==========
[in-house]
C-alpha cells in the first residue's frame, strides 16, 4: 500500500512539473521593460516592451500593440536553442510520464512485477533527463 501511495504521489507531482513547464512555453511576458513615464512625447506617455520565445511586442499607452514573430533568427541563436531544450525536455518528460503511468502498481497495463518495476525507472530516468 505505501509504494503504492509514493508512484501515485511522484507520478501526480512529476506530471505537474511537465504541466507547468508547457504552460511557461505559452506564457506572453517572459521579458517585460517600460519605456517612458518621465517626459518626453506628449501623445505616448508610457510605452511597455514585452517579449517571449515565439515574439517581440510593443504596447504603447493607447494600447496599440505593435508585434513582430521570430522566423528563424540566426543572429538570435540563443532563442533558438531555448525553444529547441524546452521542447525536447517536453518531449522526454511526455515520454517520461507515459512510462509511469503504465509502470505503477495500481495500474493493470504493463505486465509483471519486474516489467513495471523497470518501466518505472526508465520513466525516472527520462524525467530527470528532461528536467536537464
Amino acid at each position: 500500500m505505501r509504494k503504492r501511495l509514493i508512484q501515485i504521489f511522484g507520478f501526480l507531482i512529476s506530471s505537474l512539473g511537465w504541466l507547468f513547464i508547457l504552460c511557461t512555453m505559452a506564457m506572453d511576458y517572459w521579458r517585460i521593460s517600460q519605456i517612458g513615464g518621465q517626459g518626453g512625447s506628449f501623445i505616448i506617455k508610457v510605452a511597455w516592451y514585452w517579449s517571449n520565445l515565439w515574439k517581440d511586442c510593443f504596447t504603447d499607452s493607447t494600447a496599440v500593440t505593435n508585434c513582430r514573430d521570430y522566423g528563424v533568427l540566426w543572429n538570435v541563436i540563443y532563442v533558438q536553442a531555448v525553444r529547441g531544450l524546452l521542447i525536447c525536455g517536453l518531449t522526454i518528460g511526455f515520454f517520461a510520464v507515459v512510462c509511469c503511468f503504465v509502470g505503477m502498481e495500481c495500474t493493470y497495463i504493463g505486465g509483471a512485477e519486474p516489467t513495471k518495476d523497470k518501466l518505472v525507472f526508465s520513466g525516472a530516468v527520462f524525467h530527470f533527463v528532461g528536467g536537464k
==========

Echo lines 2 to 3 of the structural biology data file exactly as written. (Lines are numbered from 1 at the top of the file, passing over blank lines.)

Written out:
C-alpha cells in the first residue's frame, strides 16, 4: 500500500512539473521593460516592451500593440536553442510520464512485477533527463 501511495504521489507531482513547464512555453511576458513615464512625447506617455520565445511586442499607452514573430533568427541563436531544450525536455518528460503511468502498481497495463518495476525507472530516468 505505501509504494503504492509514493508512484501515485511522484507520478501526480512529476506530471505537474511537465504541466507547468508547457504552460511557461505559452506564457506572453517572459521579458517585460517600460519605456517612458518621465517626459518626453506628449501623445505616448508610457510605452511597455514585452517579449517571449515565439515574439517581440510593443504596447504603447493607447494600447496599440505593435508585434513582430521570430522566423528563424540566426543572429538570435540563443532563442533558438531555448525553444529547441524546452521542447525536447517536453518531449522526454511526455515520454517520461507515459512510462509511469503504465509502470505503477495500481495500474493493470504493463505486465509483471519486474516489467513495471523497470518501466518505472526508465520513466525516472527520462524525467530527470528532461528536467536537464
Amino acid at each position: 500500500m505505501r509504494k503504492r501511495l509514493i508512484q501515485i504521489f511522484g507520478f501526480l507531482i512529476s506530471s505537474l512539473g511537465w504541466l507547468f513547464i508547457l504552460c511557461t512555453m505559452a506564457m506572453d511576458y517572459w521579458r517585460i521593460s517600460q519605456i517612458g513615464g518621465q517626459g518626453g512625447s506628449f501623445i505616448i506617455k508610457v510605452a511597455w516592451y514585452w517579449s517571449n520565445l515565439w515574439k517581440d511586442c510593443f504596447t504603447d499607452s493607447t494600447a496599440v500593440t505593435n508585434c513582430r514573430d521570430y522566423g528563424v533568427l540566426w543572429n538570435v541563436i540563443y532563442v533558438q536553442a531555448v525553444r529547441g531544450l524546452l521542447i525536447c525536455g517536453l518531449t522526454i518528460g511526455f515520454f517520461a510520464v507515459v512510462c509511469c503511468f503504465v509502470g505503477m502498481e495500481c495500474t493493470y497495463i504493463g505486465g509483471a512485477e519486474p516489467t513495471k518495476d523497470k518501466l518505472v525507472f526508465s520513466g525516472a530516468v527520462f524525467h530527470f533527463v528532461g528536467g536537464k